The Man in the High Castle
Philip K. Dick
This book can be downloaded and read in Apple Books on your Mac or iOS device.
It's America in 1962. Slavery is legal once again. The few Jews who still survive hide under assumed names. In San Francisco, the I Ching is as common as the Yellow Pages. All because some 20 years earlier the United States lost a war—and is now occupied by Nazi Germany and Japan.
This harrowing, Hugo Award-winning novel is the work that established Philip K. Dick as an innovator in science fiction while breaking the barrier between science fiction and the serious novel of ideas. In it Dick offers a haunting vision of history as a nightmare from which it may just be possible to wake.
From Publishers Weekly
© Publishers Weekly
The first 50 pages is all you need to get the idea...then STOP.
I don't care or have enough time to attempt articulating my frustration with this book.
In the first 50 pages, you get an idea for what a world dominated by the Nazi empire would look/feel like. Then from there...you read and read, waiting for any kind of plot development...and get nothing!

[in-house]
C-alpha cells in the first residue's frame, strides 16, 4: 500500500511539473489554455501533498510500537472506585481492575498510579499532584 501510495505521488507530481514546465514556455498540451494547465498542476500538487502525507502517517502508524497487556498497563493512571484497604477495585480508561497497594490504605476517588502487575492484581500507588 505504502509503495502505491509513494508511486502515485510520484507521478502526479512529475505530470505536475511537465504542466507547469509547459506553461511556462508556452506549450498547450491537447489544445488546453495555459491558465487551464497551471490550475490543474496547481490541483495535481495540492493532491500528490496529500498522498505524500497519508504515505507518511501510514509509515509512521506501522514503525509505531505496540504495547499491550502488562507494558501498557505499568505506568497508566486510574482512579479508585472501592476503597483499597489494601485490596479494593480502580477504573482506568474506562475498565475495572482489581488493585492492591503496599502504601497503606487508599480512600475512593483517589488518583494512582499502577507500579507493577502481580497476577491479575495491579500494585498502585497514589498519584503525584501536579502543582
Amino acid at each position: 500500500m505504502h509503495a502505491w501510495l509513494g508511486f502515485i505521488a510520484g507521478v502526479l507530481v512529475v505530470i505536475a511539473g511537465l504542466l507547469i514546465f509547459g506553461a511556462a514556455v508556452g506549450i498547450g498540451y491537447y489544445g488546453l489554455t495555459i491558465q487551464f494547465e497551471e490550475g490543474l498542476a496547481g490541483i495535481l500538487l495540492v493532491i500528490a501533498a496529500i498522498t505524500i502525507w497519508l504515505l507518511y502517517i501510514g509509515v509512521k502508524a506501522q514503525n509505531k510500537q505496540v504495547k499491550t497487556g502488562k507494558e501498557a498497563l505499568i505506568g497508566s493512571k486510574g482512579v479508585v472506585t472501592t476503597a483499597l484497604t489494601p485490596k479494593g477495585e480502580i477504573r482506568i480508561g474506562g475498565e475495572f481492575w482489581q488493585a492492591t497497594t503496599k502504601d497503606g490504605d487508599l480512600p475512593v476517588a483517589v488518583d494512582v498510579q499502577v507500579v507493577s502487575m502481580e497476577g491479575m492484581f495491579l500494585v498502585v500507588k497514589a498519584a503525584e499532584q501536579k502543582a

The book is not meant to be anything more than an author's exercise of vanity, which enabled him to "share his wondrous vision of a masterfully reimagined dystopia".... while writing about (and complementing) himself...all the way up to the rotten, jump-the-shark, final pages.
Not the Amazon Prime story. But you should read it.
If you buy the book expecting the story portrayed in the series on Amazon Prime you will be disappointed. This book though, is quite good.
Surprisingly short, it is packed with a good storyline, that is both fictional and a philosophy book in one.
No one writes like Dick. His prose is economical, and yet always vivid. His stories are so clever and thought-provoking. At the simplest, "The Man in the High Castle" is about an alternate reality, but more deeply it is about all reality and our constant struggle to perceive and understand it.